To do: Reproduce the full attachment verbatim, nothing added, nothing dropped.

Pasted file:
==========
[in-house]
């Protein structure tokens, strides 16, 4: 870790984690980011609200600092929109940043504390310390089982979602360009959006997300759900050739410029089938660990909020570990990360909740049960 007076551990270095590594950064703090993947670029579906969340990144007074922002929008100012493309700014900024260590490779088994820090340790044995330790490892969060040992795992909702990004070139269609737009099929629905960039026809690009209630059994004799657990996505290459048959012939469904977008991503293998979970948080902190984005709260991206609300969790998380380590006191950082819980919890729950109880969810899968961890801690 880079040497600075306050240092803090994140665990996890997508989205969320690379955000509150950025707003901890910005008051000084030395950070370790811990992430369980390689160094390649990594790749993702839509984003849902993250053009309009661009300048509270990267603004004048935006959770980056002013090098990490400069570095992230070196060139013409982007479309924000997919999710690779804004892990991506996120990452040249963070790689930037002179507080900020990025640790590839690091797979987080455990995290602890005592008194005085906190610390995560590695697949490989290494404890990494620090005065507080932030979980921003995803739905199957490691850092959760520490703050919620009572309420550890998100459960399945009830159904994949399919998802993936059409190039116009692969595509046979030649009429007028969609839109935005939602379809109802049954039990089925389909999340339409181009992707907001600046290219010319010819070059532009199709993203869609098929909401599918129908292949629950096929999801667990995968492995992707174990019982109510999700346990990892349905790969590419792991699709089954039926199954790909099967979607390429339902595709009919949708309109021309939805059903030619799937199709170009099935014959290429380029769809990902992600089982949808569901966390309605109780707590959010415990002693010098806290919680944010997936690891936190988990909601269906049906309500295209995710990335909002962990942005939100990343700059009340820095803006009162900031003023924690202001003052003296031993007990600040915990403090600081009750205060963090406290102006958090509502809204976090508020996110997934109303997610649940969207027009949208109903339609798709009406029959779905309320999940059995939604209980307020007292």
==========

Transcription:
[in-house]
């Protein structure tokens, strides 16, 4: 870790984690980011609200600092929109940043504390310390089982979602360009959006997300759900050739410029089938660990909020570990990360909740049960 007076551990270095590594950064703090993947670029579906969340990144007074922002929008100012493309700014900024260590490779088994820090340790044995330790490892969060040992795992909702990004070139269609737009099929629905960039026809690009209630059994004799657990996505290459048959012939469904977008991503293998979970948080902190984005709260991206609300969790998380380590006191950082819980919890729950109880969810899968961890801690 880079040497600075306050240092803090994140665990996890997508989205969320690379955000509150950025707003901890910005008051000084030395950070370790811990992430369980390689160094390649990594790749993702839509984003849902993250053009309009661009300048509270990267603004004048935006959770980056002013090098990490400069570095992230070196060139013409982007479309924000997919999710690779804004892990991506996120990452040249963070790689930037002179507080900020990025640790590839690091797979987080455990995290602890005592008194005085906190610390995560590695697949490989290494404890990494620090005065507080932030979980921003995803739905199957490691850092959760520490703050919620009572309420550890998100459960399945009830159904994949399919998802993936059409190039116009692969595509046979030649009429007028969609839109935005939602379809109802049954039990089925389909999340339409181009992707907001600046290219010319010819070059532009199709993203869609098929909401599918129908292949629950096929999801667990995968492995992707174990019982109510999700346990990892349905790969590419792991699709089954039926199954790909099967979607390429339902595709009919949708309109021309939805059903030619799937199709170009099935014959290429380029769809990902992600089982949808569901966390309605109780707590959010415990002693010098806290919680944010997936690891936190988990909601269906049906309500295209995710990335909002962990942005939100990343700059009340820095803006009162900031003023924690202001003052003296031993007990600040915990403090600081009750205060963090406290102006958090509502809204976090508020996110997934109303997610649940969207027009949208109903339609798709009406029959779905309320999940059995939604209980307020007292």